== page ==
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Date of Award

2004

Document Type

Dissertation - Pacific Access Restricted

Degree Name

Doctor of Philosophy (Ph.D.)

Department

Pharmaceutical and Chemical Sciences

First Advisor

John Livesey

First Committee Member

James Blankenship

Second Committee Member

William Chan

Third Committee Member

Timothy Smith

Fourth Committee Member

Craig Vierra

Abstract

Chemoresistance is a major obstacle in successful chemotherapy. This research explored several genetic and epigenetic factors involved in chemoresistance, angiogenesis and metastasis in the human non-small cell lung cancer cell line A549 and its paclitaxel resistant subclone A549-T24. We characterized various morphological and biochemical differences (with a special focus on the Bcl-2 family of apoptotic regulators) between the two cell lines. Although paclitaxel induced apoptosis in both the cell lines, the subclone was 10 fold more resistant to this drug. Our immunocytochemistry data indicated that VEGF (a potent inducer of angiogenesis) and VEGF receptor-2 mRNA expression levels were higher in A549-T24 cells compared to those in A549 cells. We also observed a higher angiogenic potential in A549-T24 cells as determined by the effect of these cells on endothelial cell growth and cell sprouting using EA.hy926 human umbilical vein endothelial cells and rat aortic ring models, respectively. Our data suggested that tumor cell-induced angiogenesis may involve activation of nitric oxide, calcium and PI3K signaling pathways. Intracellular calcium [Ca 2+ ] i plays a critical role in cellular growth and apoptosis. We characterized alterations in the regulatory pathways of [Ca 2+ ] i handling in our cell lines. While the endoplasmic reticulum calcium store ([Ca 2+ ] er ) was significantly lower, calcium influx pathways were considerably inhibited in A549-T24 cells compared to A549 cells. We investigated the actions of 2-aminoethoxydiphenyl borate to release [Ca 2+ ] er and to block store operated Ca 2+ channels. In addition, we studied the role of Ca 2+ in thapsigargin-induced apoptosis in A549 cells. Integrins, a family of cell adhesion proteins, inhibit apoptosis via activation of survival signals. Integrin (mainly β 3 and α 5 ) gene expression patterns and functions differed between A549 and A549-T24 cell lines, suggesting that adhesion to matrix elements may modulate the response to paclitaxel. Indeed, adhesion to extracellular matrix proteins via integrins resulted in a further decrease in chemosensitivity in A549-T24 cells with simultaneous inactivation of BAD (a pro-apoptotic protein). Cell adhesion mediated drug resistance was successfully reversed using integrin blockers (GRGDS and LM609). In summary, our data suggested that chemoresistance is multifactorial. Understanding the molecular mechanisms of chemoresistance will enable the design of better anticancer agents.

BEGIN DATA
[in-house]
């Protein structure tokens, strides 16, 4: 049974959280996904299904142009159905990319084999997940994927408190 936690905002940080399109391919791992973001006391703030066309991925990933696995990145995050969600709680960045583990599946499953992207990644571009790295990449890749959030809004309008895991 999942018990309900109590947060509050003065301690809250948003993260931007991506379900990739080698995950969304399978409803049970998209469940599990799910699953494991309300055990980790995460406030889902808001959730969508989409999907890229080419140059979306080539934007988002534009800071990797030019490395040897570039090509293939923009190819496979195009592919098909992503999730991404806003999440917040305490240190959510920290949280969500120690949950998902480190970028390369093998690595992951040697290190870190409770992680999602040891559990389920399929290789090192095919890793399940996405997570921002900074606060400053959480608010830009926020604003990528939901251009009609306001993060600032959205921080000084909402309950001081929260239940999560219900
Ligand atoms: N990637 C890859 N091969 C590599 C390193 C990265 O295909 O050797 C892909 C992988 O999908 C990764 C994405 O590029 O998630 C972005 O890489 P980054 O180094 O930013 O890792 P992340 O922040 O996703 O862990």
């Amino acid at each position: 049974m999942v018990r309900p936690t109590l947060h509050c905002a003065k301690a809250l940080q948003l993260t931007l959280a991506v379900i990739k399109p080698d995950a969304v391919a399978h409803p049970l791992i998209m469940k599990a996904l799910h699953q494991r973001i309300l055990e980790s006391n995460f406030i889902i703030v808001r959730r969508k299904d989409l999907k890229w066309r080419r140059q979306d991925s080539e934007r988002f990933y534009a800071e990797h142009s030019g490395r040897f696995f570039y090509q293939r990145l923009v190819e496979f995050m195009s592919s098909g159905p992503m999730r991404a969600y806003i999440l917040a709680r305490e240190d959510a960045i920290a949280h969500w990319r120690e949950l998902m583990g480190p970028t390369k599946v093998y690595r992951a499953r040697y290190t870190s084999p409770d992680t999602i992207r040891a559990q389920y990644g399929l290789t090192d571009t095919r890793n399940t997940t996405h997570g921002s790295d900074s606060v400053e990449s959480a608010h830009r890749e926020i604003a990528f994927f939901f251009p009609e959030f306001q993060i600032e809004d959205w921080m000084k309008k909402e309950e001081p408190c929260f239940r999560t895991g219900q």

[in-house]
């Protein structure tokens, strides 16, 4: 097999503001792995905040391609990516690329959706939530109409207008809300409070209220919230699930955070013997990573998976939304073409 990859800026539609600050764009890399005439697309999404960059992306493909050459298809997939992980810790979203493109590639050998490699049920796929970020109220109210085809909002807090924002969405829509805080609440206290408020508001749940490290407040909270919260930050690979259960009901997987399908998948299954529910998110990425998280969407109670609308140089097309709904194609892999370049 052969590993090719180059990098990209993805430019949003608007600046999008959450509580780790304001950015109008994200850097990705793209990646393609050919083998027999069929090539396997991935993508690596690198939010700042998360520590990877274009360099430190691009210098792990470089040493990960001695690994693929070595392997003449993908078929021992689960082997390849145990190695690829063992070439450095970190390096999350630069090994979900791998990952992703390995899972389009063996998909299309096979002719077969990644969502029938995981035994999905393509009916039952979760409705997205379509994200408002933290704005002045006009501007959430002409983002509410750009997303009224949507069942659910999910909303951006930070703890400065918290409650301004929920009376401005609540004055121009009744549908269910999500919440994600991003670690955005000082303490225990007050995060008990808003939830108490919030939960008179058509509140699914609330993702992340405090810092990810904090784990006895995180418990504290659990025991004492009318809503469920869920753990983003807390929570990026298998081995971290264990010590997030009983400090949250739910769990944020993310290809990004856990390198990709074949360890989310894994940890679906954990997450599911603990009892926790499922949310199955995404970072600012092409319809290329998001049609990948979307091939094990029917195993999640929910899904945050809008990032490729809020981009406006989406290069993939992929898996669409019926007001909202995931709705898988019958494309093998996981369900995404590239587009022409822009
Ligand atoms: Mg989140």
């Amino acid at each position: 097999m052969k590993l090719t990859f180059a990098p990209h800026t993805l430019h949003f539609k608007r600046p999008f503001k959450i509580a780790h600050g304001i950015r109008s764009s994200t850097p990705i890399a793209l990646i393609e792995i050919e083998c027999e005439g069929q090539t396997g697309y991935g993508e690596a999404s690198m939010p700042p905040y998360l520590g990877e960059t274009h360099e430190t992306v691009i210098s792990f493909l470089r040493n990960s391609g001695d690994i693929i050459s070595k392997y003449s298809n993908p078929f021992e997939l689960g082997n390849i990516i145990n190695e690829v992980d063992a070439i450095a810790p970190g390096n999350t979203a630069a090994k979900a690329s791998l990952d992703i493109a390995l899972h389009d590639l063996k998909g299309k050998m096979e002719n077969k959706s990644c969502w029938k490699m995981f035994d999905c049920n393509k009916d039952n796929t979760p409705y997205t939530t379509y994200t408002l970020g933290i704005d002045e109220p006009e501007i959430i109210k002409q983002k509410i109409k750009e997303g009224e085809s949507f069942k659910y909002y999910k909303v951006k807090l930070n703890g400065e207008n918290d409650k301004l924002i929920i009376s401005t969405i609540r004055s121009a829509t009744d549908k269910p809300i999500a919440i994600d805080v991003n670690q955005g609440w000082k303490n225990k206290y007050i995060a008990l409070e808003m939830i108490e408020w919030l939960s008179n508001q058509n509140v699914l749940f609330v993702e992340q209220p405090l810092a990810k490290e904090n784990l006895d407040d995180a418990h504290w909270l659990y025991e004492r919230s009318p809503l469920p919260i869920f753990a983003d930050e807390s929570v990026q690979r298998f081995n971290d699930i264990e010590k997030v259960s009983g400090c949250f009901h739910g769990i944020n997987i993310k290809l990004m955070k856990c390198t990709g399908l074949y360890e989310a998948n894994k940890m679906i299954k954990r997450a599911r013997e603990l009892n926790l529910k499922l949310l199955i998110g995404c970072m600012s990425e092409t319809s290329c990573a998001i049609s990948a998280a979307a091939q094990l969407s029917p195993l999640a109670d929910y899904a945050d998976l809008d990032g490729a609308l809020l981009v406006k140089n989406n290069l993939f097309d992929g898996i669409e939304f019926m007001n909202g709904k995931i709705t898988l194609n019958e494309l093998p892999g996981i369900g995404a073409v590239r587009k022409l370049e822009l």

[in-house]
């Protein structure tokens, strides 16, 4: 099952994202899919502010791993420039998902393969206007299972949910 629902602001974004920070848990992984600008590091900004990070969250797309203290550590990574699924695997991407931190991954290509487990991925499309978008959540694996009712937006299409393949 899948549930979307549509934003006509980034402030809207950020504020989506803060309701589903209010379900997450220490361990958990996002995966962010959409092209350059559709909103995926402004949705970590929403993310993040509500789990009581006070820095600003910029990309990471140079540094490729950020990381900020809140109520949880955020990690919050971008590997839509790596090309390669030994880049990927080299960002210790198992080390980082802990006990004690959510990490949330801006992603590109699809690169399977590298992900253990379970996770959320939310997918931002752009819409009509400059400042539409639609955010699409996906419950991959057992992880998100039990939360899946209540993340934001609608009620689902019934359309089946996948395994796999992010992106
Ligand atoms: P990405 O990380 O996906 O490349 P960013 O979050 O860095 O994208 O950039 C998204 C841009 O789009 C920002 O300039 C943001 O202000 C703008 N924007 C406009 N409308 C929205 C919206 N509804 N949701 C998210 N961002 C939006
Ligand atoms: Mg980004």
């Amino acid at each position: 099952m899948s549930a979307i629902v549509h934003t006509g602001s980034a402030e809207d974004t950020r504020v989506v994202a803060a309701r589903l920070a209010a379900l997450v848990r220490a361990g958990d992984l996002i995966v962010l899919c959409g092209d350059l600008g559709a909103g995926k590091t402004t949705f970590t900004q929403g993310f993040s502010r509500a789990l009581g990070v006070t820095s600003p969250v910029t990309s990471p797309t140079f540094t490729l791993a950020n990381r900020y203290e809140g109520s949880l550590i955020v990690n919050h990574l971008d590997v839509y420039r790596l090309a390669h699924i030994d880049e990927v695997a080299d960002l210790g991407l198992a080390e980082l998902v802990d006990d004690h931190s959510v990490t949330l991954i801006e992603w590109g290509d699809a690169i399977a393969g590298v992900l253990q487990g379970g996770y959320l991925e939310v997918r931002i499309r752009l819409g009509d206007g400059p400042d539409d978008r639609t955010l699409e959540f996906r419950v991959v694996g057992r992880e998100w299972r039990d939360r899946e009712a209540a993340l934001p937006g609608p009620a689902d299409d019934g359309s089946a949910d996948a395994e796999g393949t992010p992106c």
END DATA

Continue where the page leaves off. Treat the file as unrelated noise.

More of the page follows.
Pages

462

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